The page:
In this post, you will learn how to find the right hostel and be a better hostel guest in the following areas:
- Dorm Room Etiquette
- Bathroom Etiquette
- Kitchen Etiquette
You will also get Pro-tips so that you will be more prepared and thus a better hostel guest which will result in:
- A more enjoyable stay
- Better interactions with other travelers
- More friends and invites to go to fun places
Why You Should Listen To Me
As an avid traveler and former hostel employee, I have spent countless nights in hostels all over the world.
I’ve battled bed bugs in shoestring budget hostels, enjoyed the trappings of party hostels and savored the relative luxury of boutique hostels.
I have also been on the otherwise as an employee and had to deal with all sorts of travelers, both good and bad.
First Let’s Talk About Generalities
There are obviously different expectations when it comes to the type of hostel (e.g. boutique vs. party), but there are some universal rules that I believe you should be mindful of.
It’s important to note that most of the etiquette is directed at travelers staying in dorm rooms but much of this advice is still applicable to private room dwellers.
Hostels are generally more social than hotels and many spaces are often shared (e.g. kitchens, TV & gaming rooms, bars, social areas, etc.).
I can already hear people saying…“bUt WhAt AbOuT PaRtY hOsTelS?! cAn’T i MaKe a LoT oF nOiSe AnD dO wHaT i WaNt?!
First of all, calm down child.
Secondly, specifics vary from hostel to hostel and some are much more lenient than others. But you can’t run a business with anarchy – there will still be rules to follow.
Before You Book Your Room…
- Ask yourself what kind of experience do you want
- Do you want a raucous party hostel? Are you looking to relax around a tranquil pool and drink fruit juice? Maybe you want a classy boutique hostel? Or do you just want the cheapest room you can find?
- Next, check the reviews and descriptions on 3rd party sites such as Hostelworld or Hostel Geeks
- This will give you an idea of what you might be getting yourself in to
If you don’t know what you want, that’s okay. Consider where you are in your trip…
- Are you just arriving after a long flight? You probably want a quiet and cozy room so that you can recharge. Maybe skip the party hostel until you’ve recharged those batteries
- Maybe you’ve been hitting the tours hard and you need to unwind a little. Perhaps it’s time to stay in a party hostel and let your freak flag fly
By defining these few parameters, you’ll put yourself and your mind in a position where you already have an idea of what to expect when you show up.
But at the end of the day, there will still be rules to follow and people still need to sleep and feel comfortable. So, don’t be a selfish shithead.
The overarching principle is: Be mindful of your impact on others
In other words, be respectful to other travelers and the employees.
Okay let’s get into the specifics that will help you be a better hostel guest and roommate.
By following these guidelines, you’ll be more likely to make friends, be invited places, and less likely to have problems with hostel staff.
Dorm Room Etiquette
Don’t turn on the room light in a shared dorm in the middle of the night
I can’t tell you how many times I’ve been in a shared dorm, when the door is thrust open at 3AM and the main overhead light is flicked on by a drunken troglodyte who proceeds to clatter around like they own the place.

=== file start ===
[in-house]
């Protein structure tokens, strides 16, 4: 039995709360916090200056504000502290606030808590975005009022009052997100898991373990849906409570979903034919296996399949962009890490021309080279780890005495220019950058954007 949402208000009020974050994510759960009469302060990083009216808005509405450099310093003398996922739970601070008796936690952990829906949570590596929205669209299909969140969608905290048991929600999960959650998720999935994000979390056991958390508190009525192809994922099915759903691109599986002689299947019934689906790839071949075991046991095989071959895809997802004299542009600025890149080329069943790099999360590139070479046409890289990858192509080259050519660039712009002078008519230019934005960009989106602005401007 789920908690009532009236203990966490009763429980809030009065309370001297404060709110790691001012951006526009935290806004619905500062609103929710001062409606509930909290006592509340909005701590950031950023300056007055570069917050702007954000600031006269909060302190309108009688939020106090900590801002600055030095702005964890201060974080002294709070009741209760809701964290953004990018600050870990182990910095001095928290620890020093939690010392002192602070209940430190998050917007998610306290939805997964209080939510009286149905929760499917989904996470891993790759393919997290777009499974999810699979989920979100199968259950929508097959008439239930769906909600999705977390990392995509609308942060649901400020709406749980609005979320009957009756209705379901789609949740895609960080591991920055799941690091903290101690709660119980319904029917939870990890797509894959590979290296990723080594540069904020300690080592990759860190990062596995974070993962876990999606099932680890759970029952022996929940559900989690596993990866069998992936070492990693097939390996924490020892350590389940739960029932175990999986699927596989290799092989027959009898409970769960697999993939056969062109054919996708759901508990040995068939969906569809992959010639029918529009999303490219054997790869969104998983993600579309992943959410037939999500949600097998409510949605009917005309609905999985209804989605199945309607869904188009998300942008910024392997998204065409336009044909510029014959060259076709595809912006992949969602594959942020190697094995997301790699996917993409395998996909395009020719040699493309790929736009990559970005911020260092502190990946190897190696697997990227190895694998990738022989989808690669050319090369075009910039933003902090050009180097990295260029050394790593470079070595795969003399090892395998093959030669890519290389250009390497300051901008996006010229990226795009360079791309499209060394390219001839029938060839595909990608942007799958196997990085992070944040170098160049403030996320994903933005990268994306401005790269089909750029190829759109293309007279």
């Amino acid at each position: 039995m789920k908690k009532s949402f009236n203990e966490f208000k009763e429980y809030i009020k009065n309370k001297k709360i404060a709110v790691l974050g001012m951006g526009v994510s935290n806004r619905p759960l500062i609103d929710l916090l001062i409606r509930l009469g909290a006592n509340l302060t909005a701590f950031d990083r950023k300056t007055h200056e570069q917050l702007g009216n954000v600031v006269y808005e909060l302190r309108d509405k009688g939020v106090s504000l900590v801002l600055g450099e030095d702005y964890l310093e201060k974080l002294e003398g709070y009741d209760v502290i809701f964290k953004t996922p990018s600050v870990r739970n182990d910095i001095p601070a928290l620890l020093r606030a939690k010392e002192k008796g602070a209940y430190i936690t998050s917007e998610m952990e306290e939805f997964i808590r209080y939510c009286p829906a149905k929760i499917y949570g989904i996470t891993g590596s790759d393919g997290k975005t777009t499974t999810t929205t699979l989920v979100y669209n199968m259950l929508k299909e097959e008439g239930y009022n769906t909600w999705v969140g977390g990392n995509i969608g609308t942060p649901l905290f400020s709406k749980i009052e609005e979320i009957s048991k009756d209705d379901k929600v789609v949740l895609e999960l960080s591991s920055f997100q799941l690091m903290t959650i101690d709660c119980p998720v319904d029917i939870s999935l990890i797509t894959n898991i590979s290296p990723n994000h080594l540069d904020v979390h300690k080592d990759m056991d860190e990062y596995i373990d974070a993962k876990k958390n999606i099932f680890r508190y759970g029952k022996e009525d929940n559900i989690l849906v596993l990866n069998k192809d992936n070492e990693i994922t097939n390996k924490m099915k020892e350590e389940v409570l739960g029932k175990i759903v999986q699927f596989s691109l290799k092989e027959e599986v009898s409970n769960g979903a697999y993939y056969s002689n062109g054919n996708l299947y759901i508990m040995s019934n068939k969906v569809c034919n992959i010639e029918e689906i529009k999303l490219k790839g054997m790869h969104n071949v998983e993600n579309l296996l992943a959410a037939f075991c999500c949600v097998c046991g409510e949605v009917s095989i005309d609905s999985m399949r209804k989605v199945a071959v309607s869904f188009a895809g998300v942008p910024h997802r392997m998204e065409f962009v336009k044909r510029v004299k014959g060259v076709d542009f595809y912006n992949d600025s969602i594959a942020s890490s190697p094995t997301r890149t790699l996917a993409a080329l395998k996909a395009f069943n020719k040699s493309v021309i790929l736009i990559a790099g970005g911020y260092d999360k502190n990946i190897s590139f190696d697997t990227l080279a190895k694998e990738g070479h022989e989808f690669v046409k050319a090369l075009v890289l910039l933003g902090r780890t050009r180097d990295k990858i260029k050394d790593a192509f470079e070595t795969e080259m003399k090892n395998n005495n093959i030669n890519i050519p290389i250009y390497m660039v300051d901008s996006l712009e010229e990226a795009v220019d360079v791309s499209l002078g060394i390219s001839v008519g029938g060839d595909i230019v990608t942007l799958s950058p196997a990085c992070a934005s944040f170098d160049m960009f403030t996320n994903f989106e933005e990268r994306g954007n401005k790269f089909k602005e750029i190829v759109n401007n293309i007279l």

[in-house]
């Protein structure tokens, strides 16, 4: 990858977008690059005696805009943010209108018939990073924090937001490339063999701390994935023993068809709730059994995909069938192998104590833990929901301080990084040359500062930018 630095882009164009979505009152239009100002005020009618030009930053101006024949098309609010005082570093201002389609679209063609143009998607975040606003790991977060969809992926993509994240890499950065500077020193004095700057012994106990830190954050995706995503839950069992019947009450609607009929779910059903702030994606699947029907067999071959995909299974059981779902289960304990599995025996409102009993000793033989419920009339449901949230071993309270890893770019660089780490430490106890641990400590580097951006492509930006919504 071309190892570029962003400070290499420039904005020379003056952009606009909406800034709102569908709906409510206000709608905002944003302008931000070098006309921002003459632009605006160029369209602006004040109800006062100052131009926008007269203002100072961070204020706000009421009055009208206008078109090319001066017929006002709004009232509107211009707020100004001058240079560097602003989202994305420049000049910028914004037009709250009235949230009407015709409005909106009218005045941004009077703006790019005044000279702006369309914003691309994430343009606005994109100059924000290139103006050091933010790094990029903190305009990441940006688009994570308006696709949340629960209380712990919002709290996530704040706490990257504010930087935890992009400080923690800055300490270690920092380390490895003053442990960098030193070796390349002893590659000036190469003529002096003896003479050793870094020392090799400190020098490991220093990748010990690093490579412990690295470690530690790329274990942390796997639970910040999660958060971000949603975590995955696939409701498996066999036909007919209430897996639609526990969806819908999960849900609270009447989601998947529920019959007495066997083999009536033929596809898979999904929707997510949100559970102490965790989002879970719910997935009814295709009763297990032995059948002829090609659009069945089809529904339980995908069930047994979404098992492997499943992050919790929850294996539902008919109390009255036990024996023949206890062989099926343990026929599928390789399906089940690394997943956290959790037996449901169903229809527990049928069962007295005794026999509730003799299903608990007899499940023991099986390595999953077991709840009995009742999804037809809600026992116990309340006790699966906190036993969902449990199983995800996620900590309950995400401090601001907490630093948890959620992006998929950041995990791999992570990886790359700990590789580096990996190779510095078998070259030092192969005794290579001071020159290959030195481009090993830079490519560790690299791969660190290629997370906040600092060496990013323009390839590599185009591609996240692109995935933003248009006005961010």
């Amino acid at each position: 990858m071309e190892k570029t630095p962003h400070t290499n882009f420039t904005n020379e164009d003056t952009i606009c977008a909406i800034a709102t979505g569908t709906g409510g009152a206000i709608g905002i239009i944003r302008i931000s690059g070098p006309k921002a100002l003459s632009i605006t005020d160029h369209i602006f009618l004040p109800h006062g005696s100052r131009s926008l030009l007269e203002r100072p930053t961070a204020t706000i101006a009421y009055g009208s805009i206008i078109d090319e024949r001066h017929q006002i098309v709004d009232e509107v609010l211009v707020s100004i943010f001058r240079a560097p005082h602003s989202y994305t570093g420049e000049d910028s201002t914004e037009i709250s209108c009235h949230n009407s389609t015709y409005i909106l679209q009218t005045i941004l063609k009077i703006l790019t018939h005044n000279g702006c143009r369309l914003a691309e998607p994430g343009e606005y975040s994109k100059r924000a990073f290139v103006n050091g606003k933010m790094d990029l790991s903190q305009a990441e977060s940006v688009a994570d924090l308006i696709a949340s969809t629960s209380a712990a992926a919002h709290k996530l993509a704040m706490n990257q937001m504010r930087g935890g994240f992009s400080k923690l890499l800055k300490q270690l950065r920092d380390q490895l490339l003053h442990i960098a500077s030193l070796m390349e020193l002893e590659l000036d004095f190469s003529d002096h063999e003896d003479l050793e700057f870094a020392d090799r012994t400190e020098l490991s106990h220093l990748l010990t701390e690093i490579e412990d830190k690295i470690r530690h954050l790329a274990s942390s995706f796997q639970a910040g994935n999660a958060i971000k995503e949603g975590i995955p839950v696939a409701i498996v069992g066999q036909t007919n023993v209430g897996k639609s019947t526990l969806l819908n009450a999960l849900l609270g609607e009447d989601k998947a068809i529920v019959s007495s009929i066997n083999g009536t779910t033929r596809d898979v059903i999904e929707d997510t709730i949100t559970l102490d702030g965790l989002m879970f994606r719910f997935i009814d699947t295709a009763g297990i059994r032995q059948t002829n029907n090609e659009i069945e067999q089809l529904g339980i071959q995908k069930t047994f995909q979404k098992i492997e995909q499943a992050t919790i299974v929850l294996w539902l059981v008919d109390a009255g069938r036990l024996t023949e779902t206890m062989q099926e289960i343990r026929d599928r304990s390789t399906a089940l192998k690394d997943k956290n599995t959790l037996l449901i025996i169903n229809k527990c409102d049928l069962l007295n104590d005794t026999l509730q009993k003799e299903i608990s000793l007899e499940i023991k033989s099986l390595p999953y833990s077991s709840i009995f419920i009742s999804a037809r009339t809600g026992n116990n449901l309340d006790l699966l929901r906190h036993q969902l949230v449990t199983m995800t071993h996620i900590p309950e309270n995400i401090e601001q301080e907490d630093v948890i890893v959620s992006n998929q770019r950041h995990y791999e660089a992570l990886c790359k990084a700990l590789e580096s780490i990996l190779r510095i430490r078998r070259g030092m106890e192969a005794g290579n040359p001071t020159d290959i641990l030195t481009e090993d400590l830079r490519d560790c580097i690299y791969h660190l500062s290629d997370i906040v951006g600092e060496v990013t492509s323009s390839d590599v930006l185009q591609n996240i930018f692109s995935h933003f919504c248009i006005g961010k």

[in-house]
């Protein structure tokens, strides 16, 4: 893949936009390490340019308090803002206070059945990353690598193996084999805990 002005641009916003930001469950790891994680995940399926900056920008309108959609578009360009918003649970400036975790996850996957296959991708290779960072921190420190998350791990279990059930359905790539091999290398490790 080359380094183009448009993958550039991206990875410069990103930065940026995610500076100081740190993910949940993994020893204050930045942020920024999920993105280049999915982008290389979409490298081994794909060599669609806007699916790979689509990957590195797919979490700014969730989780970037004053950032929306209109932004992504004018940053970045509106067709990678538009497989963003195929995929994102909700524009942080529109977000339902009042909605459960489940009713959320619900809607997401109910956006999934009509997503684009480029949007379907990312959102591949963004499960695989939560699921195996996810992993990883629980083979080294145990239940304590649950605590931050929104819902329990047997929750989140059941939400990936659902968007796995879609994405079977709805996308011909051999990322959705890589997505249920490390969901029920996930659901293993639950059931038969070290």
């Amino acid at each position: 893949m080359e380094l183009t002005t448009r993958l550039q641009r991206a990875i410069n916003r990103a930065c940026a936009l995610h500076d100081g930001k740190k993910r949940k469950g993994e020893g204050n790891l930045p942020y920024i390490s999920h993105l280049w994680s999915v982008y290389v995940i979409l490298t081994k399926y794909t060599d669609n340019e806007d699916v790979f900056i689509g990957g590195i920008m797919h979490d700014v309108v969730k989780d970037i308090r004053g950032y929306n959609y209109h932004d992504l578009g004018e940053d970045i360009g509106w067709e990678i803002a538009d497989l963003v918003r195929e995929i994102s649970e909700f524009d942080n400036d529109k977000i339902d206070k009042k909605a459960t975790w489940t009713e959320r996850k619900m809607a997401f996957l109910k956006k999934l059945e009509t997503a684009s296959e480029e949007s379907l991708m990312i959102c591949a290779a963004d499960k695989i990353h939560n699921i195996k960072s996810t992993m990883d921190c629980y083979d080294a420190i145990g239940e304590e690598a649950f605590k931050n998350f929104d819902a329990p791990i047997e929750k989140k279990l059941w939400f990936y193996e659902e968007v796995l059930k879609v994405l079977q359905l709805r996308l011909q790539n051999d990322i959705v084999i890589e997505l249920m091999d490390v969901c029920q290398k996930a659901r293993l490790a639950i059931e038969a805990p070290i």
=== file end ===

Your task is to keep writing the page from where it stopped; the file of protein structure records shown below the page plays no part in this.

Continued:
I can promise you that no one in that room will be happy with you.
Some rooms come with personal lamps, so at most, use that. But I recommend the following Pro-tips for a smoother reentry:
- Pro-tip #1: Use a headlamp or the flashlight feature on your pocket computer (cell phone)
- Pro-tip #2: If you’re going out for the night, leave your bedtime essentials (e.g. toothbrush, toothpaste, sleep clothes) easily accessible so that you can quickly and quietly transition to bed.
- Pro-tip #3: Use ear plugs and a sleep mask to mitigate any chance of disturbance by others coming in
Keep Your Mess to a Minimum
Space is limited in a shared room. You have multiple people in a relatively small space and they all live out of a bag.
When you treat the room as if it’s your personal drying rack, it becomes awkward for your roommates to move around and especially difficult to climb into the bunks. It’s also much more difficult for your fellow travelers to relax when there’s nowhere to sit because your socks and underwear are draped on every square inch of available real estate.
By all means, hang up a couple of items to dry if you absolutely need to, but consolidate the rest of your meager possessions. Put your bag and belongings in YOUR locker or under the bed and out of the way.
- Pro-tip: Always travel with a small bag for dirty laundry so that you can keep them consolidated and separate from your unsoiled wears.
This should be obvious but for some it’s not. Don’t be the smelly person.
It’s harder to make friends when you and your sour depravity enter the room. Your roommates will struggle to relax when their gag reflex is being triggered by a mere waft of your body odor.
That means, take a shower. With soap. Add deodorant afterward.
If your shoes smell, leave them outside or somewhere that won’t get them incinerated.
If your shoes smell, there’s a good chance your feet smell too. So, go wash them again in the shower before getting into bed. Sleeping near someone with trench foot is a miserable experience.
Keep Your Noise to a Minimum
This is especially important late at night or in the wee hours of the morning. No one wants to be rudely woken up with unnecessary noise.
Want to have a late night conversation? Take it outside.
Want to play music? Consider the context; Is it too late or are people getting ready to go out for the night?
An easy way to find out is to ask your roommates if they mind if you play music.